Media contacts:

Lindsay Bigda, WEDO: (global)
Edz dela Cruz, APWLD: (Asia Pacific)
Ricardo Baruch, Fòs Feminista: (global)

6 March—Against the backdrop of the latest report from the UN’s Intergovernmental Panel on Climate Change (IPCC) on the devastating and deadly consequences of climate inaction, feminist civil society groups are calling on governments to change course and make urgently needed, ambitious, transformative commitments at the upcoming UN gathering on gender equality, climate change and the environment.

The latest IPCC report gives the clearest indication to date of how a warming world threatens people and planet—highlighting a narrowing window for action and a need to prepare for more changes to come. The report includes a range of evidence that inequalities are being exacerbated by climate change and notes the need for transformative change: “gender and climate justice will be achieved when the root causes of global and structural issues are addressed, challenging unethical and unacceptable use of power for the benefit of the powerful and elites.”

“The IPCC report confirms that those pushed to the periphery of power are the most impacted by climate change,” said Mwanahamisi Singano, Senior Global Policy Lead at the Women’s Environment and Development Organization. “It provides a clear call to interrogate different forms of vulnerabilities within communities, countries and regions. In short, it calls for feminist climate justice.”

From 14 to 25 March, the 66th session of the UN Commission on the Status of Women (CSW66)—the UN’s largest gathering on gender equality—will address the topic of environment and climate change, centering it for the first time as its priority theme. Feminist groups say that current proposals made by member states illustrate another example of the “failed climate leadership” of G20 countries bemoaned by the UN Secretary General, and show little regard for the immense, catastrophic suffering women face as a result of climate inaction.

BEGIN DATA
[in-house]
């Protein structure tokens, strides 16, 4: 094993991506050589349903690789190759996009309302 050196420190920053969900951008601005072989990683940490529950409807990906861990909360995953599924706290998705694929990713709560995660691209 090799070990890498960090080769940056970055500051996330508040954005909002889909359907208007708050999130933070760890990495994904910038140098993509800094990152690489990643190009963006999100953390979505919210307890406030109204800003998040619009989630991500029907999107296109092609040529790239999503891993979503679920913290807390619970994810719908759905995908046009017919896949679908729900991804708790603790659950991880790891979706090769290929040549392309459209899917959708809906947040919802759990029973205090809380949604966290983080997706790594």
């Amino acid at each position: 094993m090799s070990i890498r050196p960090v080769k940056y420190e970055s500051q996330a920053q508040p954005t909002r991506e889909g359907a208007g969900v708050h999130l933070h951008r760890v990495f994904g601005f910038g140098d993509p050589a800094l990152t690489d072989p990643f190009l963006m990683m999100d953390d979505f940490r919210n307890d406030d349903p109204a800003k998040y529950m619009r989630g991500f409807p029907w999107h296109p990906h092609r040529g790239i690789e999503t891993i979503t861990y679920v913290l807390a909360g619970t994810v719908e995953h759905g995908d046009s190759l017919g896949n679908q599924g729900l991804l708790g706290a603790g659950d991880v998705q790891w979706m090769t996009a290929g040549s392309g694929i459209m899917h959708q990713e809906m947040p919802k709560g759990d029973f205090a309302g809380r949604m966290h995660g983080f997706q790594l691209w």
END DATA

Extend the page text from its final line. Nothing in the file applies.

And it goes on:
“This is the first time governments have agreed to focus on gender, environmental and climate justice,” said Kate Lappin of Public Services International. “And yet, it looks like many negotiators would rather spend time diluting existing commitments to gender equality than fighting for the urgent, transformational changes needed to have a chance at a habitable and equitable future for all. It’s the richest countries, those that have caused the problems and can most afford to make changes, that are blocking changes and putting profits before people.”

Chief among the groups’ demands is the urgent need for rich countries to meet climate finance obligations, and increase funding to redress ‘loss and damage’—the immediate and unequal climate impacts that cannot be adapted to. Groups also want governments to commit to a just and equitable transition of global and national economies to decarbonised economies framed around the ability of all people to enjoy human rights, including the right to care and to a safe and healthy environment. Central to this would be large scale investments in public services, care and decent work.

“The Global South countries have—for long—been demanding Global North countries to pay their fair share of climate finance in line with their historical and continued responsibility for the ongoing climate catastrophe,” said Wanun Permpibul, Executive Director of Climate Watch Thailand. “The reality of loss and damage as reported by the IPCC is not new. Women in our communities have always had clear evidence of this, and it is now backed by science. Governments need to address loss and damage and provide communities with dedicated and direct access to the funding as it is a matter of life and death for those on the frontlines of the war against the climate crisis.”